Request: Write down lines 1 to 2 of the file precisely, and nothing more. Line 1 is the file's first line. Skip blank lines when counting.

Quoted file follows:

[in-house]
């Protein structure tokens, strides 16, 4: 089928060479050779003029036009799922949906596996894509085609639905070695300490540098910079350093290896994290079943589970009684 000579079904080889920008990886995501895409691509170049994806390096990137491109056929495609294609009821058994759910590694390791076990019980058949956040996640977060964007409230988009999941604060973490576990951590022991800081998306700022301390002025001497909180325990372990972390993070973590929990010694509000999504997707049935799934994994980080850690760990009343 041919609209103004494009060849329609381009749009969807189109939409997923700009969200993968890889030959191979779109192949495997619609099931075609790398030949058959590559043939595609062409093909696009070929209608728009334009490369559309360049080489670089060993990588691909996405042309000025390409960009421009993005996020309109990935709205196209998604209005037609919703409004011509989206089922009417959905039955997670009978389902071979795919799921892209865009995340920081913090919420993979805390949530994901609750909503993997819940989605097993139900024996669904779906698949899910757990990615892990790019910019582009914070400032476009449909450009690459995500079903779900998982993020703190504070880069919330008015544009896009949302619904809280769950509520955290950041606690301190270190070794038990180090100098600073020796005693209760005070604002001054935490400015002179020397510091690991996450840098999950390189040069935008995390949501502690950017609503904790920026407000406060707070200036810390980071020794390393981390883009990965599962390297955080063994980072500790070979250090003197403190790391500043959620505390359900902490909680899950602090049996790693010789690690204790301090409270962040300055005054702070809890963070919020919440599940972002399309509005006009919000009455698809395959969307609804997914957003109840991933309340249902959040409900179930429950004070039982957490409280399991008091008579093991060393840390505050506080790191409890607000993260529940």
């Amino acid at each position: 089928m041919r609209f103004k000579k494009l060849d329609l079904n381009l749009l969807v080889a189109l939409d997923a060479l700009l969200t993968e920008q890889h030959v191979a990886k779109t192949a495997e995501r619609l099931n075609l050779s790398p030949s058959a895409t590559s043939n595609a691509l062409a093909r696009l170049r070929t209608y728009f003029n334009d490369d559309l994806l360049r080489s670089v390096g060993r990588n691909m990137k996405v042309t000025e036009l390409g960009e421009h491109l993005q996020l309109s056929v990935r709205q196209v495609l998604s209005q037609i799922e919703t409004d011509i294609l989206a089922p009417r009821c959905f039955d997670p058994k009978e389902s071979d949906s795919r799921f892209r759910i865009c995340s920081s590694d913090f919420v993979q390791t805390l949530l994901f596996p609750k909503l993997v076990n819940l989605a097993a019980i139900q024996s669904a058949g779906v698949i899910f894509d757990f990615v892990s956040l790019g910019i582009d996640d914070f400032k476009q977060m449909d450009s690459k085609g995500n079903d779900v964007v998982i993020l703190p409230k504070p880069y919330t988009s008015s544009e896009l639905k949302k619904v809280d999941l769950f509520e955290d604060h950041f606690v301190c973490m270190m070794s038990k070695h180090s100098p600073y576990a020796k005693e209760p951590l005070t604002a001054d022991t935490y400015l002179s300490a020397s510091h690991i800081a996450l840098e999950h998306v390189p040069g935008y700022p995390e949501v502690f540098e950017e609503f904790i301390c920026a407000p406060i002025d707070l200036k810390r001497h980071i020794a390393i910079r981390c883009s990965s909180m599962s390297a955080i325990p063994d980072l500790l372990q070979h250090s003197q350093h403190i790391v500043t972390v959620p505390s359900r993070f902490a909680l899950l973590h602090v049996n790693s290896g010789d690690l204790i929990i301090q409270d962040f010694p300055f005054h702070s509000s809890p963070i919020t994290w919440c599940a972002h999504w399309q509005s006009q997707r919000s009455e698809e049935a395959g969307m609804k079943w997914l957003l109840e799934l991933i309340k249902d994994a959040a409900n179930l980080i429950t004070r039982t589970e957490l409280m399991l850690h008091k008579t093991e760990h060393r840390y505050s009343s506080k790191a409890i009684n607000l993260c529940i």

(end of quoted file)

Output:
[in-house]
């Protein structure tokens, strides 16, 4: 089928060479050779003029036009799922949906596996894509085609639905070695300490540098910079350093290896994290079943589970009684 000579079904080889920008990886995501895409691509170049994806390096990137491109056929495609294609009821058994759910590694390791076990019980058949956040996640977060964007409230988009999941604060973490576990951590022991800081998306700022301390002025001497909180325990372990972390993070973590929990010694509000999504997707049935799934994994980080850690760990009343 041919609209103004494009060849329609381009749009969807189109939409997923700009969200993968890889030959191979779109192949495997619609099931075609790398030949058959590559043939595609062409093909696009070929209608728009334009490369559309360049080489670089060993990588691909996405042309000025390409960009421009993005996020309109990935709205196209998604209005037609919703409004011509989206089922009417959905039955997670009978389902071979795919799921892209865009995340920081913090919420993979805390949530994901609750909503993997819940989605097993139900024996669904779906698949899910757990990615892990790019910019582009914070400032476009449909450009690459995500079903779900998982993020703190504070880069919330008015544009896009949302619904809280769950509520955290950041606690301190270190070794038990180090100098600073020796005693209760005070604002001054935490400015002179020397510091690991996450840098999950390189040069935008995390949501502690950017609503904790920026407000406060707070200036810390980071020794390393981390883009990965599962390297955080063994980072500790070979250090003197403190790391500043959620505390359900902490909680899950602090049996790693010789690690204790301090409270962040300055005054702070809890963070919020919440599940972002399309509005006009919000009455698809395959969307609804997914957003109840991933309340249902959040409900179930429950004070039982957490409280399991008091008579093991060393840390505050506080790191409890607000993260529940």